2007 Journal Cancellation Project
- Open Access
- NIH Public Access Policy
- Authors and Copyright
- What You Can Do
- Measuring Impact
- Journal Subscription Costs
2007 Journal Cancellations
To identify print journals for cancellation this year, we looked at:
- Print journals that are also available to UCSF online where we have a guarantee of archival access to the online and/or print copy in the future.
- Results of 3 in-house studies of print journal use. Once a journal is available online, we find that usage of the print version drops off significantly, sometimes to zero.
- The amount of savings the Library would realize on subscriptions, as well as processing and human resources costs, by converting to online only subscriptions.
For 2007, we recommended 48 print journals for cancellation. All but one title would have remained available online to the UCSF community. Based on feedback from the UCSF community, 22 of these journals were removed from the print cancellation list and will continue to be subscribed to in both print & online.
The final list shows the 26 journals for which the print versions will be discontinued in 2007. Of these 26, all but 1 will continue to be available online to UCSF.
We welcome your feedback. Please send any comments to Anneliese Taylor, Collection Development Manager.
Yearly price increases on recurring, subscription-based resources such as journals and electronic databases have far outpaced increases in the Library’s annual collections budget. At UCSF, where over 75% of our collections expenditures are committed to recurring costs, high price increases can be detrimental to our collections as we are forced to devote increasingly more of our budget to purchase the same amount of material. See Scholarly Publication to learn more about these issues.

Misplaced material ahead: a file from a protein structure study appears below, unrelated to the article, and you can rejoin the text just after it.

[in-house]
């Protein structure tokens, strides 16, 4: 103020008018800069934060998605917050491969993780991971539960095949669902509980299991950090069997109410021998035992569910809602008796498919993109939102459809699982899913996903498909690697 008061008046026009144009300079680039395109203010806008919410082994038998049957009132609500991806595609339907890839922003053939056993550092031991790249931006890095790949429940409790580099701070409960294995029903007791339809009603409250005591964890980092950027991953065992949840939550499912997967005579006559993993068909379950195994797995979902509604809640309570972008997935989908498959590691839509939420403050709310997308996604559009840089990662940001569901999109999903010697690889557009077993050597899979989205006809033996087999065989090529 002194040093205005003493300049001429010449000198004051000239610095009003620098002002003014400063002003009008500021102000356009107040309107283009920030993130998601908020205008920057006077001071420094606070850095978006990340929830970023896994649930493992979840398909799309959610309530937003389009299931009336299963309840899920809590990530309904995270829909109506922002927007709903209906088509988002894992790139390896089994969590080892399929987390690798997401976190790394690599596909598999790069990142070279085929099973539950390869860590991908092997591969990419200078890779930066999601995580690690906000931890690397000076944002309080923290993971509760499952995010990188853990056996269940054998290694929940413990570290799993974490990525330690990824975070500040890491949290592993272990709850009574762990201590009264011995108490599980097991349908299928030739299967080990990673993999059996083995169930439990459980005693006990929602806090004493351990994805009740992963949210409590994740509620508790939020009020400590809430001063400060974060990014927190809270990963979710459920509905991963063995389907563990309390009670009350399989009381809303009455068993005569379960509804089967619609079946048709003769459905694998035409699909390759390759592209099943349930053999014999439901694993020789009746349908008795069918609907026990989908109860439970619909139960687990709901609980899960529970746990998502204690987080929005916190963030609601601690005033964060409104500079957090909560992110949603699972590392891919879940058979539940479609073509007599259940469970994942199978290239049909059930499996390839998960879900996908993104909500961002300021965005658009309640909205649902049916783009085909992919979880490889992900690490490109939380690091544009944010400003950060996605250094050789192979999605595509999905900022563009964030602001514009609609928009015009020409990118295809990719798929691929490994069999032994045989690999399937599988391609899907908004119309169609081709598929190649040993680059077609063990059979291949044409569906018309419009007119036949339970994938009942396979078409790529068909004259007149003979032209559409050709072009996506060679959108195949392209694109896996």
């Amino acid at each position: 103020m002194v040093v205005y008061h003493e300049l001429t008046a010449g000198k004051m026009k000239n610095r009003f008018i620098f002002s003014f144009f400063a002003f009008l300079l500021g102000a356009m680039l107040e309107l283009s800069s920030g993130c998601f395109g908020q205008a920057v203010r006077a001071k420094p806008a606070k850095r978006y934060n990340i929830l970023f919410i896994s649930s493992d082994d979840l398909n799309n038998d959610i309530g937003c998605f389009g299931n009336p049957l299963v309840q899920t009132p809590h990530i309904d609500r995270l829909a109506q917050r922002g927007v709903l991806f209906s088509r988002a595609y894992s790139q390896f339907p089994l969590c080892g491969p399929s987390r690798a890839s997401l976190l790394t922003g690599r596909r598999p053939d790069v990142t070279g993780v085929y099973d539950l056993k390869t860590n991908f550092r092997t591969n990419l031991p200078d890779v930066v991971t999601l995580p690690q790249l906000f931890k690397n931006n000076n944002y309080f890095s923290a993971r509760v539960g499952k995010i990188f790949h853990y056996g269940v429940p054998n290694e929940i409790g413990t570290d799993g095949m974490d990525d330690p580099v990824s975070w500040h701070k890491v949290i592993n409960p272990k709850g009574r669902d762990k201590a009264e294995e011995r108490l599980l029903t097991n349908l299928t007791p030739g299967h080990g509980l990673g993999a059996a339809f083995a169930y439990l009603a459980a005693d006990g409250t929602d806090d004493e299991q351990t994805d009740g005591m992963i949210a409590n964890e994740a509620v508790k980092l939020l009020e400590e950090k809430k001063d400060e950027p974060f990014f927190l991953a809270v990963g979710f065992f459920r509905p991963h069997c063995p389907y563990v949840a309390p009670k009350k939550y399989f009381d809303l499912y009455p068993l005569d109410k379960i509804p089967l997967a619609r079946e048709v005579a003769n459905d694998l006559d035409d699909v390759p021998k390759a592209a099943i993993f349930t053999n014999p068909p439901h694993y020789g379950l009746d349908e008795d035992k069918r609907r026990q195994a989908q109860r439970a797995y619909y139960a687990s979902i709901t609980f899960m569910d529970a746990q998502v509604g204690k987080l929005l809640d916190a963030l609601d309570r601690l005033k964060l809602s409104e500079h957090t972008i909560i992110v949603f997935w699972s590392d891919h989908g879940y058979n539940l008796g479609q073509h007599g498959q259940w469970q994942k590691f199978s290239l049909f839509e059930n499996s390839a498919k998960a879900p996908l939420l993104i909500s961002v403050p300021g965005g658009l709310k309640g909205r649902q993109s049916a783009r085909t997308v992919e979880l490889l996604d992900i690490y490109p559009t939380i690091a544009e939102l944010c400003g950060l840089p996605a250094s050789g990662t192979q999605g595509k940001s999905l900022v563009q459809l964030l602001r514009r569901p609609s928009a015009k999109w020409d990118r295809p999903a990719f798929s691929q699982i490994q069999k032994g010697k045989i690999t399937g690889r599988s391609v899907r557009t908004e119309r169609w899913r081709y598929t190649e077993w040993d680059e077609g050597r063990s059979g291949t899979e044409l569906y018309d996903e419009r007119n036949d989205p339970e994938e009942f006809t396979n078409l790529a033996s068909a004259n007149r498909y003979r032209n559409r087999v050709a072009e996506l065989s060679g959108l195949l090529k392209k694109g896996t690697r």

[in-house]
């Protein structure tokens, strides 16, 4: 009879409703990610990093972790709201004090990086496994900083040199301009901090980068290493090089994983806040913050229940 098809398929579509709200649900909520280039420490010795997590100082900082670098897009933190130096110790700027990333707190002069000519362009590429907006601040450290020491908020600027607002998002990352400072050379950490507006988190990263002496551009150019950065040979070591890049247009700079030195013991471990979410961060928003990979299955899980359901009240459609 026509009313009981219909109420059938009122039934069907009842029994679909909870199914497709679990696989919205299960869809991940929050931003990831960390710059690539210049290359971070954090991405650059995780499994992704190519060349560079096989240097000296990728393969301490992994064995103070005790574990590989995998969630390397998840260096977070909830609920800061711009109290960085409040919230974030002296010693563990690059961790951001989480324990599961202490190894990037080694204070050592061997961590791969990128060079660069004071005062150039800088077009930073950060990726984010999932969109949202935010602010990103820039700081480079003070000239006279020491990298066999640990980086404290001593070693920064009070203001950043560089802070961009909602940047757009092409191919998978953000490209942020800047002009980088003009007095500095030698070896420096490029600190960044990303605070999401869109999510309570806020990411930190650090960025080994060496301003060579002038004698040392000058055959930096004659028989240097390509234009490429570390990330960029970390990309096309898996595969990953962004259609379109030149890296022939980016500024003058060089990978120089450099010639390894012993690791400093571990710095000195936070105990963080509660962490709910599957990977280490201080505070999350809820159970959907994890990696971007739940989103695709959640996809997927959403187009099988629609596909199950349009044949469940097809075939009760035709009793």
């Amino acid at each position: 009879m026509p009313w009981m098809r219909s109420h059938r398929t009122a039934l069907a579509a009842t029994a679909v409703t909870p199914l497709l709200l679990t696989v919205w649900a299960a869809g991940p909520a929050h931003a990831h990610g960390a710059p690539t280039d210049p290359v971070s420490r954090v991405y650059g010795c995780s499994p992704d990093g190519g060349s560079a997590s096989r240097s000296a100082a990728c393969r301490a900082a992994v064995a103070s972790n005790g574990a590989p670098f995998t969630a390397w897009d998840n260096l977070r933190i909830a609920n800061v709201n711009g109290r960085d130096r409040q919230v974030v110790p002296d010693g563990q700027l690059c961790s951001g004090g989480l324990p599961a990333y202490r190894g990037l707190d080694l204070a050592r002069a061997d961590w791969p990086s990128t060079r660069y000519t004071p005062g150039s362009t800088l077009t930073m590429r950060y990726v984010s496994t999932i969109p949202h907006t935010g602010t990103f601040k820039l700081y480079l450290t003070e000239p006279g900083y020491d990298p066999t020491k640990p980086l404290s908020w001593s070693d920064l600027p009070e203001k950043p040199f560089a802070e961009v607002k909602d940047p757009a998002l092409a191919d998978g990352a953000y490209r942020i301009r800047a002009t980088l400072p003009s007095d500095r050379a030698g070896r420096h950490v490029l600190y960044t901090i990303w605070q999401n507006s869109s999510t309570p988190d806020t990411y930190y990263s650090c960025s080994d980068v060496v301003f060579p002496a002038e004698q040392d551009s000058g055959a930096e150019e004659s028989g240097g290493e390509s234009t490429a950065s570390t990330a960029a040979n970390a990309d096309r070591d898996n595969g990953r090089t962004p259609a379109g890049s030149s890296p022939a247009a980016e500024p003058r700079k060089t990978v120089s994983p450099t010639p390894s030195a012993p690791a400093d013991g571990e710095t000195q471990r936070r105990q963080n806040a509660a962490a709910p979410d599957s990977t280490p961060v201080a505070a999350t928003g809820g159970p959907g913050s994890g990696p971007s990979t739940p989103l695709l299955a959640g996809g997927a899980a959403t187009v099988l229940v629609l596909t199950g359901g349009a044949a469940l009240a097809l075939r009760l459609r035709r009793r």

In 2003 and 2004, the Library was able to reduce costs by canceling the print version of journals where online access to full text was also available. This cutting of duplicate formats meant that UCSF researchers did not lose access to any journal titles. In 2005, we had to also select titles with no online access in order to realize the needed savings. In 2006, we cut print subscriptions to a handful of journals at the Mission Bay Library that are also available online.
The UCSF Library is dedicated to supporting the research, instructional, and clinical information needs of the UCSF campus community. We welcome your questions and feedback about the journal review process, and strive to provide a collection of relevant, cost-effective research materials to the UCSF community.